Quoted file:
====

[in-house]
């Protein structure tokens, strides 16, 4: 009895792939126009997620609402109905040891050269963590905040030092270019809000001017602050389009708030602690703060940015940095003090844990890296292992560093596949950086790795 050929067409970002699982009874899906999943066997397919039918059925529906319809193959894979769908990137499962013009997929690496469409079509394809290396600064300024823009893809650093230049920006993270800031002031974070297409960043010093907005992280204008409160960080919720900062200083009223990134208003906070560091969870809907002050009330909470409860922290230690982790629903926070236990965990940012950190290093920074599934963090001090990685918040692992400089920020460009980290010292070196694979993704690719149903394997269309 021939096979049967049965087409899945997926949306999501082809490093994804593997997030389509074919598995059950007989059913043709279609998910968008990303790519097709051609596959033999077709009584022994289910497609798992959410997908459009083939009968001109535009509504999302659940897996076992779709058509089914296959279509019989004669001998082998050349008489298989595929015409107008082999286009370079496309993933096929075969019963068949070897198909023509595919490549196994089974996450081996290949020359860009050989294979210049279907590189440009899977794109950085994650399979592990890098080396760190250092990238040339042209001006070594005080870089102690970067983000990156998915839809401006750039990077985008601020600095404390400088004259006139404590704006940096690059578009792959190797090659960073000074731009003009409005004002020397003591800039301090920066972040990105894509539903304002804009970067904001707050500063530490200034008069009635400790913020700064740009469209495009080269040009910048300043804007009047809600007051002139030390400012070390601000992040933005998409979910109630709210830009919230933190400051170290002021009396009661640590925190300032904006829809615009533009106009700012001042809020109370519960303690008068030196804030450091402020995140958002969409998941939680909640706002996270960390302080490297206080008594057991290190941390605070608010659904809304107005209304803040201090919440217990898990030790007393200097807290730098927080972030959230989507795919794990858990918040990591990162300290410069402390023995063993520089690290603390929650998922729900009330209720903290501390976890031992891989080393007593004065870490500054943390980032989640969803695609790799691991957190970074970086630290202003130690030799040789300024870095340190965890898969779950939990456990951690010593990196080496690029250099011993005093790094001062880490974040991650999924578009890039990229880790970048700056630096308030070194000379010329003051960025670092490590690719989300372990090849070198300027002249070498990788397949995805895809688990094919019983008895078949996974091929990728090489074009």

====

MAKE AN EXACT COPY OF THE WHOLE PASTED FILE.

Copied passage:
[in-house]
């Protein structure tokens, strides 16, 4: 009895792939126009997620609402109905040891050269963590905040030092270019809000001017602050389009708030602690703060940015940095003090844990890296292992560093596949950086790795 050929067409970002699982009874899906999943066997397919039918059925529906319809193959894979769908990137499962013009997929690496469409079509394809290396600064300024823009893809650093230049920006993270800031002031974070297409960043010093907005992280204008409160960080919720900062200083009223990134208003906070560091969870809907002050009330909470409860922290230690982790629903926070236990965990940012950190290093920074599934963090001090990685918040692992400089920020460009980290010292070196694979993704690719149903394997269309 021939096979049967049965087409899945997926949306999501082809490093994804593997997030389509074919598995059950007989059913043709279609998910968008990303790519097709051609596959033999077709009584022994289910497609798992959410997908459009083939009968001109535009509504999302659940897996076992779709058509089914296959279509019989004669001998082998050349008489298989595929015409107008082999286009370079496309993933096929075969019963068949070897198909023509595919490549196994089974996450081996290949020359860009050989294979210049279907590189440009899977794109950085994650399979592990890098080396760190250092990238040339042209001006070594005080870089102690970067983000990156998915839809401006750039990077985008601020600095404390400088004259006139404590704006940096690059578009792959190797090659960073000074731009003009409005004002020397003591800039301090920066972040990105894509539903304002804009970067904001707050500063530490200034008069009635400790913020700064740009469209495009080269040009910048300043804007009047809600007051002139030390400012070390601000992040933005998409979910109630709210830009919230933190400051170290002021009396009661640590925190300032904006829809615009533009106009700012001042809020109370519960303690008068030196804030450091402020995140958002969409998941939680909640706002996270960390302080490297206080008594057991290190941390605070608010659904809304107005209304803040201090919440217990898990030790007393200097807290730098927080972030959230989507795919794990858990918040990591990162300290410069402390023995063993520089690290603390929650998922729900009330209720903290501390976890031992891989080393007593004065870490500054943390980032989640969803695609790799691991957190970074970086630290202003130690030799040789300024870095340190965890898969779950939990456990951690010593990196080496690029250099011993005093790094001062880490974040991650999924578009890039990229880790970048700056630096308030070194000379010329003051960025670092490590690719989300372990090849070198300027002249070498990788397949995805895809688990094919019983008895078949996974091929990728090489074009």